Car bomb kills at least 40 at mosque near Damascus

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A car bomb explosion killed at least 40 people, including at least 7 children, and wounded dozens more near a mosque in the Damascus province town of Suq Wadi Barada on Friday, sources said.

The town is under rebel control and ringed by troops loyal to the regime of President Bashar al-Assad, said the Syrian Observatory for Human Rights.

“At least three of the dead were children,” said Observatory director Rami Abdel Rahman.

State news agency SANA also reported the blast, and blamed “terrorists,” the term the Assad regime uses for forces fighting to oust it.

“The car exploded while the terrorists were packing it with explosives near the Osama Bin Zeid mosque. Terrorists and civilians were killed,” said the agency.

“Two bodies have arrived at the Moassat hospital, including a seven-year-old child’s. There are also 30 wounded people, most of them critically,” it added.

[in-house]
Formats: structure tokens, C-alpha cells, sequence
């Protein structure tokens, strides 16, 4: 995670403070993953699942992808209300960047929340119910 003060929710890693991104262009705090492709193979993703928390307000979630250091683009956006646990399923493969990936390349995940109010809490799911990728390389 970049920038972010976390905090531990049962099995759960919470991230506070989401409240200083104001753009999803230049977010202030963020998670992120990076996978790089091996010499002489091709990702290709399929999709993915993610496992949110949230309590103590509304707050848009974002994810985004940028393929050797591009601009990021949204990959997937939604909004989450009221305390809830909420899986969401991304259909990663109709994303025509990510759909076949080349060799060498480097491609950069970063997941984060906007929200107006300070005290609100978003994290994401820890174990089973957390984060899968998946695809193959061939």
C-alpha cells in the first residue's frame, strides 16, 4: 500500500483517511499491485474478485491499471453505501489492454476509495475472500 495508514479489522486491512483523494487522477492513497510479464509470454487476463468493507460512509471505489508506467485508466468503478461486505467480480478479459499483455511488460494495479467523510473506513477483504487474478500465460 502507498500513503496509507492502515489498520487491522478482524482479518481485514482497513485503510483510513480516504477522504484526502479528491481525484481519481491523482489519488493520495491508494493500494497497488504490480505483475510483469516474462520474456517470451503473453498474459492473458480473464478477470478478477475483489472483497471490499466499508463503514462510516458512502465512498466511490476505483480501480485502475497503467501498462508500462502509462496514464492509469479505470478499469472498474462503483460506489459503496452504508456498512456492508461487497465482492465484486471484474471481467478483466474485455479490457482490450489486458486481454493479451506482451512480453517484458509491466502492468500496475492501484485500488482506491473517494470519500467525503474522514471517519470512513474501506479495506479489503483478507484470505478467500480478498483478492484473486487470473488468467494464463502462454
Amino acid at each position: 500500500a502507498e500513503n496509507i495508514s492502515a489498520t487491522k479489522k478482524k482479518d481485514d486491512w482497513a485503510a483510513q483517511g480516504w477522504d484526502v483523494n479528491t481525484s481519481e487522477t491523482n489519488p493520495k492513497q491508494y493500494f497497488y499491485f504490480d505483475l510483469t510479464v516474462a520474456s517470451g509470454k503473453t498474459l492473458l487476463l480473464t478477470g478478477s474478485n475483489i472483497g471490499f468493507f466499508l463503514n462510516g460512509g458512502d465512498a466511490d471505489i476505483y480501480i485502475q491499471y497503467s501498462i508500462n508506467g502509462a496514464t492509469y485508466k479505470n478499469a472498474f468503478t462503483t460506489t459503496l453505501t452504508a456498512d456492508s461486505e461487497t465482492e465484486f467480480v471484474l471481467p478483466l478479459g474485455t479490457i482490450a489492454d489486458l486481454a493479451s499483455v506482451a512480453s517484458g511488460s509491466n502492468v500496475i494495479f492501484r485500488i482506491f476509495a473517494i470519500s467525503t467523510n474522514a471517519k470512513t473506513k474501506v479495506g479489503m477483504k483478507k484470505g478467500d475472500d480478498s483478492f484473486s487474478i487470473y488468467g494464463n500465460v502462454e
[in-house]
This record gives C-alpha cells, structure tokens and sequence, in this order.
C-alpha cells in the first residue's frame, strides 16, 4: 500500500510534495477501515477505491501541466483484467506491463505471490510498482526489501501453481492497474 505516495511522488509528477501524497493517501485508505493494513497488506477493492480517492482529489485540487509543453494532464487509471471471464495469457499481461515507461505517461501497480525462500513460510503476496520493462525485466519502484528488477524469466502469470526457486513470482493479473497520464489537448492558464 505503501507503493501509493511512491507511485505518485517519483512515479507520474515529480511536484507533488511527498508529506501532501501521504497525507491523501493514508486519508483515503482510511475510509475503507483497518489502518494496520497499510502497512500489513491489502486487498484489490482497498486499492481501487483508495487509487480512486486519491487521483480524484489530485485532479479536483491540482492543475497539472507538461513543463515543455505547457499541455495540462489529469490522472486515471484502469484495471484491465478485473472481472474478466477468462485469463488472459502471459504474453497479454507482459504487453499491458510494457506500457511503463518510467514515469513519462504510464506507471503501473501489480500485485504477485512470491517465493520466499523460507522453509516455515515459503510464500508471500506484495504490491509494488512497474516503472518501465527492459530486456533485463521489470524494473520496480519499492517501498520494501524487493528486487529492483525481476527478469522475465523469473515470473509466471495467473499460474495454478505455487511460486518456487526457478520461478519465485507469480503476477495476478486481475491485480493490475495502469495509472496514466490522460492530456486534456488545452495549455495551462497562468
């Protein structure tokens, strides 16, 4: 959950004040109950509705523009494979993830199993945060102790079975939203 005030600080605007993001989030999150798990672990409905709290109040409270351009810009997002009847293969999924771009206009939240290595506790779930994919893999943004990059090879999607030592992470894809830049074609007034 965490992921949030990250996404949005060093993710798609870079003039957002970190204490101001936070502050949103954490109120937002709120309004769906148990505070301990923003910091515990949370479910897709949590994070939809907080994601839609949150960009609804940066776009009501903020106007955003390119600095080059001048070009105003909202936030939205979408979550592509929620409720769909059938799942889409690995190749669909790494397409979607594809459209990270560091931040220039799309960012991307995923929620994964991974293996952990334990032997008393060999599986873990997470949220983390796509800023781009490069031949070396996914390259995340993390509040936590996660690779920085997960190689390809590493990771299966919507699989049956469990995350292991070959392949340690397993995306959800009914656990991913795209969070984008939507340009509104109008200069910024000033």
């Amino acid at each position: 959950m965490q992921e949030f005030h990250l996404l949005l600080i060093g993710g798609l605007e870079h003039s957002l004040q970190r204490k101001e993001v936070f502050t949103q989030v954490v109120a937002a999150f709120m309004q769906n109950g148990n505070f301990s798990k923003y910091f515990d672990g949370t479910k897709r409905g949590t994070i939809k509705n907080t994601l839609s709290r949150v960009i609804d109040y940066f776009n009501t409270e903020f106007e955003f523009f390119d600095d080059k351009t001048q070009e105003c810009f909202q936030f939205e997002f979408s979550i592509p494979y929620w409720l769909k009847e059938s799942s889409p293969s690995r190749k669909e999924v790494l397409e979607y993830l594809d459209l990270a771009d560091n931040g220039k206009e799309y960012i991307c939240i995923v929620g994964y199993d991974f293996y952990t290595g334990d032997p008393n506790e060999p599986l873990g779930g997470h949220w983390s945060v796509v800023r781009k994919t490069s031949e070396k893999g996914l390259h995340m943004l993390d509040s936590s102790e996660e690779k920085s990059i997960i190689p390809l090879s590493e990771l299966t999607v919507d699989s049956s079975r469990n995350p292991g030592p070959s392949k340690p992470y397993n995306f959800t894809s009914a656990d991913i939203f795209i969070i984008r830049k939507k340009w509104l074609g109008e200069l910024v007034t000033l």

But anti-regime activists blamed loyalists for the blast.


Amateur video shot after the explosion showed clouds of smoke rising above a burning car, while cries of men and women could be heard amid the chaos that followed the blast.

The footage also showed people carrying away casualties of the explosion.

Car bombings have plagued Syria in recent months, killing scores across the country.

Elsewhere, at least 24 rebels were killed in an army ambush in Otaybeh, east of Damascus, said the Observatory.

SANA said however that 40 rebels were killed.

In Daraa, south of Damascus, another 23 rebels were killed, said the Observatory.

Nineteen of them died during an assault against an army base, and another four were killed in fighting at a loyalist checkpoint.

Syria’s 31-month conflict has killed more than 115,000 people, according to the Observatory.

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